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I saw this movie when it was first released in 1948. Now 50 years later I watch it again. The comedy holds up remarkably well. Say what you like about the Hollywood studios of the forties but they could turn out these pleasant entertainments seemingly without effort. The perils of buying and building a house have not changed (although the prices certainly have!)It's a delight to watch three seasoned professionals (Grant,Loy and Douglas)play against each other so well. All the minor characters are well cast. The touches of sentiment are never over done. A movie well worth seeing more than once.
Anyone who has ever embarked on a construction project, from a
tree-house to a skyscraper, will identify with the beleaguered Mr.
Blandings. His simple vision of an idyllic life in the suburbs
encounters the harsh reality of recalcitrant geology, feuding
contractors, exploding costs, and other complications -- all to
The script has a perfect ear, the director's timing is impeccable, and the sophisticated style of the stars gives the entire production a polished sheen. Cary Grant, Myrna Loy and Melvyn Douglas are all brilliant, but this is much more than a star vehicle. It's one of the best sophisticated comedies Hollywood ever committed to celluloid. And even 60 years later, the story is all too true.
This film is a fantastic showcase for Grant's bewildered man of America, and
he always did that so well. The Blandings, a 'typical New York family, on
about 15,000 a year', decide to leave their four room apartment in the city
and buy a 'dream house' in rural Connecticut.
Of course, this being a comedy, you know it won't go smoothly (you get a good clue as well from Melvyn Douglas' laconic narration here and there, as the Blandings' long-suffering lawyer, and Mrs B's high school sweetheart). First the picturesque little home is a wreck, then they start to plan a substitute (the scene where Mr and Mrs B plan what rooms their new house will have is classic), then everything that can go wrong goes wrong ... on top of this, Grant's harrassed advertising executive has to find a slogan for the bete noire of his company, Wham! ham.
My particular favourite scenes involve Myrna Loy, perfect as Mrs B, instructing which colours of paint each room will have; and a little room at the top of the house which regularly traps Grant inside. A highly recommended RKO goodie, this film. Hugely enjoyable.
Poor Mr. Blanding(Cary Grant). All he wants is the perfect house. As we find out from this lighthearted romp, getting the perfect house isn't without a lot of headaches and money spent. This film has quite a many funny moments. What I liked best was the wit of the dialogue, terrific chemistry between Myrna Loy and Grant, and the pure delight of watching Grant perfect what a great comic spirit he had. Melvyn Douglas was fun as Blanding's lawyer friend,Bill. The film has the famous funny scene where Loy is showing a painter what colors she wants each room painted in(folks, she has an unusual peculiar style of speach when it comes to her color). It has other funny bits including Grant discussing the advertising life with his daughters who are very impressioned by a teacher at school. It's core humor comes from the painstaking process of getting the home built. The specifications of this process are amusing. The film is sweet and Grant has such a breezy skill with the humor. He is a delight to watch as is the wonderful Loy. An overall worthwhile experience. ****1/2/*****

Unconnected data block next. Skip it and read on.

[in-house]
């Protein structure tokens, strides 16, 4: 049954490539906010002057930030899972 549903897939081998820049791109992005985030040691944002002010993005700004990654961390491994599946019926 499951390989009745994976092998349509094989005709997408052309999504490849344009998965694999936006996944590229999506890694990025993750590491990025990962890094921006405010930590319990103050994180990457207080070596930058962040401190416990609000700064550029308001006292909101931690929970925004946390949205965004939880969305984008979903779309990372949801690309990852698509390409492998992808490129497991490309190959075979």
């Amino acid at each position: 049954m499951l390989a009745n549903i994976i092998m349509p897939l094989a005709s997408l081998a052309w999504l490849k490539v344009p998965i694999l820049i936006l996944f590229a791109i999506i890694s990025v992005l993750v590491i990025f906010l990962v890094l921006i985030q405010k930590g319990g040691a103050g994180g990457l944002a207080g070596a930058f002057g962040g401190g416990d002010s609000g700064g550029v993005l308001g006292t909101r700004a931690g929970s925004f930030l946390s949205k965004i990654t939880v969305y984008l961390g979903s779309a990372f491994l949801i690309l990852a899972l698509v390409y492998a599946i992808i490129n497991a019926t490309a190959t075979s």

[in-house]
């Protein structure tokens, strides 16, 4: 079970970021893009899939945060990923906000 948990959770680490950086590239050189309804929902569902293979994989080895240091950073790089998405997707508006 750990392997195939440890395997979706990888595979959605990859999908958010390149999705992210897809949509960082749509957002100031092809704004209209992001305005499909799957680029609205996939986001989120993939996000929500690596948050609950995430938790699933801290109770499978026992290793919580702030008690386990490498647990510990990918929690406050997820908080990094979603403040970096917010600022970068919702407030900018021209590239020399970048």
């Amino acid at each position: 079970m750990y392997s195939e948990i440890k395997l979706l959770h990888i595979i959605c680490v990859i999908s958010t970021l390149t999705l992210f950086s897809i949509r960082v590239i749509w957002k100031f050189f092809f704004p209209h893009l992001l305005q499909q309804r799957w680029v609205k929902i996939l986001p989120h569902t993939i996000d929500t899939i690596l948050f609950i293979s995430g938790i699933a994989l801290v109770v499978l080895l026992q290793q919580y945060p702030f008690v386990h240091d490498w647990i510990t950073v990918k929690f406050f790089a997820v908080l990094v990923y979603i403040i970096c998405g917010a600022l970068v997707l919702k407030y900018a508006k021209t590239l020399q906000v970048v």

Manhattan apartment dwellers have to put up with all kinds of
inconveniences. The worst one is the lack of closet space! Some people
who eat out all the time use their ranges and dishwashers as storage
places because the closets are already full!
Melvin Frank and Norman Panama, a great comedy writing team from that era, saw the potential in Eric Hodgins novel, whose hero, Jim Blandings, can't stand the cramped apartment where he and his wife Muriel, and two daughters, must share.
Jim Blandings, a Madison Ave. executive, has had it! When he sees an ad for Connecticut living, he decides to take a look. Obviously, a first time owner, Jim is duped by the real estate man into buying the dilapidated house he is taken to inspect by an unscrupulous agent. This is only the beginning of his problems.
Whatever could be wrong, goes wrong. The architect is asked to come out with a plan that doesn't work for the new house, after the original one is razed. As one problem leads to another, more money is necessary, and whatever was going to be the original cost, ends up in an inflated price that Jim could not really afford.
The film is fun because of the three principals in it. Cary Grant was an actor who clearly understood the character he was playing and makes the most out of Jim Blandings. Myrna Loy, was a delightful actress who was always effective playing opposite Mr. Grant. The third character, Bill Cole, an old boyfriend of Myrna, turned lawyer for the Blandings, is suave and debonair, the way Melvin Douglas portrayed him. One of the Blandings girls, Joan, is played by Sharyn Moffett, who bore an uncanny resemblance to Eva Marie Saint. The great Louise Beavers plays Gussie, but doesn't have much to do.
The film is lovingly photographed by James Wong Howe, who clearly knew what to do to make this film appear much better. The direction of H.C. Potter is light and he succeeded in this film that will delight fans of classic comedies.
This is a pretty good comedy, with several good screwball-type
sequences, and yet its silliness also contains some commentary,
sometimes pointed, and much of it still pertinent. Cary Grant and Myrna
Loy are well-suited to this kind of material, and the script provides
good dialogue and some amusing situations for them and the rest of the
cast to work with.
This is certainly of particular interest to anyone who has ever faced either the kind of home-buying experience that the Blandings family goes through, or one of the many other similar experiences that life offers. The whole picture of having to deal with a bewildering assortment of contractors, workmen, lawyers, and who knows what else, is a very familiar feature of modern life, even for those who do not buy their own homes. The movie helps to point out some of the basic absurdities all of this, while providing some good humor.
The two sub-plots - the one with Melvyn Douglas and the other with Grant looking for the new slogan - are worked in rather resourcefully, so as to parallel some of the basic themes of the main story about the house, while also providing comic complications in the main plot.
Grant has the knack of making the wildest situations seem believable at the time, and even somewhat sophisticated. Loy's charm and elegance make her a very good complement to Grant's character. It's a good combination overall.
The film opens with Bill Coles (Melvyn Douglas) telling a story about how
his best friend--make that client--Jim Blandings (Cary Grant) and his family
are tightly packed into a small New York apartment, with not enough closet
space and way too few bathrooms. When Jim's wife, Muriel (Myrna Loy), wants
to renovate the apartment, advertising exec Jim falls in love with (or falls
for!) an ad for a house. Once he's purchased the house, bills and